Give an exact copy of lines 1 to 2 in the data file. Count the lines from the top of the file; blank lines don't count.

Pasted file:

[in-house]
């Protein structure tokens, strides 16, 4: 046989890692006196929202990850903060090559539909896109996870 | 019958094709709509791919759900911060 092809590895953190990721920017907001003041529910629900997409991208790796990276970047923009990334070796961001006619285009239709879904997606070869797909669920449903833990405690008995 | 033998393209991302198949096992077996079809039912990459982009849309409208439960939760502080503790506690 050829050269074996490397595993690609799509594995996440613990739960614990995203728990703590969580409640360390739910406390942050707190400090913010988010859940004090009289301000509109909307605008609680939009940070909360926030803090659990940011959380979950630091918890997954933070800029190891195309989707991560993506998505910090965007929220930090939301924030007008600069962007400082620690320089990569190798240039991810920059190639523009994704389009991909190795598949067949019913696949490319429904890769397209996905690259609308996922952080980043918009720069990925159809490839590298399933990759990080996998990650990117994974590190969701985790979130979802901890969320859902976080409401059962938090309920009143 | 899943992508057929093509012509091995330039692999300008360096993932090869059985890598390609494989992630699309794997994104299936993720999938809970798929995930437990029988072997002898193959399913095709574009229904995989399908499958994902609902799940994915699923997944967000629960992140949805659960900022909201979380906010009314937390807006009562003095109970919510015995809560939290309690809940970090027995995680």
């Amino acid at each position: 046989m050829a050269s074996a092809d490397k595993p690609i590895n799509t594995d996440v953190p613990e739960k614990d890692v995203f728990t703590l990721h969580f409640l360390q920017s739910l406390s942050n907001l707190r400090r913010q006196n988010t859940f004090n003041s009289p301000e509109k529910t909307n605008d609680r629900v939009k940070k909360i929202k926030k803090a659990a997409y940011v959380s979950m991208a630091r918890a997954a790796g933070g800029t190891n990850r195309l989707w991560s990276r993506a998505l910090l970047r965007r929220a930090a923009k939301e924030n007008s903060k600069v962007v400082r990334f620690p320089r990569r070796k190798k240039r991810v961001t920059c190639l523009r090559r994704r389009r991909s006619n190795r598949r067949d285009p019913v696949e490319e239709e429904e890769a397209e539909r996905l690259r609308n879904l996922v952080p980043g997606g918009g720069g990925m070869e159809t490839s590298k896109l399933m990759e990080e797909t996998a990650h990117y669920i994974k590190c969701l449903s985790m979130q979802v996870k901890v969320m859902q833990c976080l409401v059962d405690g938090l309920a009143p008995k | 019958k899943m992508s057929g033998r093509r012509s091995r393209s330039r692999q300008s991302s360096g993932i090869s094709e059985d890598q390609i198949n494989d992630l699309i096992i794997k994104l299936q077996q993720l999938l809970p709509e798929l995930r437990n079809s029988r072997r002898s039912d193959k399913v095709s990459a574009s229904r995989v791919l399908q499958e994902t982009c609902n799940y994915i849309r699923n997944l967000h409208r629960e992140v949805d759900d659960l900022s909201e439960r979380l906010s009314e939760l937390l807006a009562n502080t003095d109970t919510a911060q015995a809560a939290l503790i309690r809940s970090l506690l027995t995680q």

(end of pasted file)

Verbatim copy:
[in-house]
């Protein structure tokens, strides 16, 4: 046989890692006196929202990850903060090559539909896109996870 | 019958094709709509791919759900911060 092809590895953190990721920017907001003041529910629900997409991208790796990276970047923009990334070796961001006619285009239709879904997606070869797909669920449903833990405690008995 | 033998393209991302198949096992077996079809039912990459982009849309409208439960939760502080503790506690 050829050269074996490397595993690609799509594995996440613990739960614990995203728990703590969580409640360390739910406390942050707190400090913010988010859940004090009289301000509109909307605008609680939009940070909360926030803090659990940011959380979950630091918890997954933070800029190891195309989707991560993506998505910090965007929220930090939301924030007008600069962007400082620690320089990569190798240039991810920059190639523009994704389009991909190795598949067949019913696949490319429904890769397209996905690259609308996922952080980043918009720069990925159809490839590298399933990759990080996998990650990117994974590190969701985790979130979802901890969320859902976080409401059962938090309920009143 | 899943992508057929093509012509091995330039692999300008360096993932090869059985890598390609494989992630699309794997994104299936993720999938809970798929995930437990029988072997002898193959399913095709574009229904995989399908499958994902609902799940994915699923997944967000629960992140949805659960900022909201979380906010009314937390807006009562003095109970919510015995809560939290309690809940970090027995995680």